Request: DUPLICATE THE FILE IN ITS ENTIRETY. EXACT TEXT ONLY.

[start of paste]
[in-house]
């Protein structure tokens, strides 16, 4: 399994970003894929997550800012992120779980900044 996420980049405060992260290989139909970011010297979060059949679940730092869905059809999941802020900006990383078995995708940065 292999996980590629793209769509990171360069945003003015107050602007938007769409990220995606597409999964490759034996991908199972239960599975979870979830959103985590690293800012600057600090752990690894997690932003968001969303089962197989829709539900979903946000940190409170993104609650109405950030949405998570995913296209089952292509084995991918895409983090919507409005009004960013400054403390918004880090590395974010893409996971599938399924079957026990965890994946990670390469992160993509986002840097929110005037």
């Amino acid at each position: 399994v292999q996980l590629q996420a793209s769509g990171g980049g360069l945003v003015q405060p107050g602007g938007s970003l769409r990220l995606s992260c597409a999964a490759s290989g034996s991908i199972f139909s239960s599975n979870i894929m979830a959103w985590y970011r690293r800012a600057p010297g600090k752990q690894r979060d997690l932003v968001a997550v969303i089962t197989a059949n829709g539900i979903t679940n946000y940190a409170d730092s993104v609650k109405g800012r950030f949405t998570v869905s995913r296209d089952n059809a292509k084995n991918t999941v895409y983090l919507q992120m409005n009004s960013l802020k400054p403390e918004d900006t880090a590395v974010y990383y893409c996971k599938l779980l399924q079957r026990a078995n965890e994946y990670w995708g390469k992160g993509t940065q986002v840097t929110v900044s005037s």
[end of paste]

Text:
[in-house]
């Protein structure tokens, strides 16, 4: 399994970003894929997550800012992120779980900044 996420980049405060992260290989139909970011010297979060059949679940730092869905059809999941802020900006990383078995995708940065 292999996980590629793209769509990171360069945003003015107050602007938007769409990220995606597409999964490759034996991908199972239960599975979870979830959103985590690293800012600057600090752990690894997690932003968001969303089962197989829709539900979903946000940190409170993104609650109405950030949405998570995913296209089952292509084995991918895409983090919507409005009004960013400054403390918004880090590395974010893409996971599938399924079957026990965890994946990670390469992160993509986002840097929110005037």
């Amino acid at each position: 399994v292999q996980l590629q996420a793209s769509g990171g980049g360069l945003v003015q405060p107050g602007g938007s970003l769409r990220l995606s992260c597409a999964a490759s290989g034996s991908i199972f139909s239960s599975n979870i894929m979830a959103w985590y970011r690293r800012a600057p010297g600090k752990q690894r979060d997690l932003v968001a997550v969303i089962t197989a059949n829709g539900i979903t679940n946000y940190a409170d730092s993104v609650k109405g800012r950030f949405t998570v869905s995913r296209d089952n059809a292509k084995n991918t999941v895409y983090l919507q992120m409005n009004s960013l802020k400054p403390e918004d900006t880090a590395v974010y990383y893409c996971k599938l779980l399924q079957r026990a078995n965890e994946y990670w995708g390469k992160g993509t940065q986002v840097t929110v900044s005037s």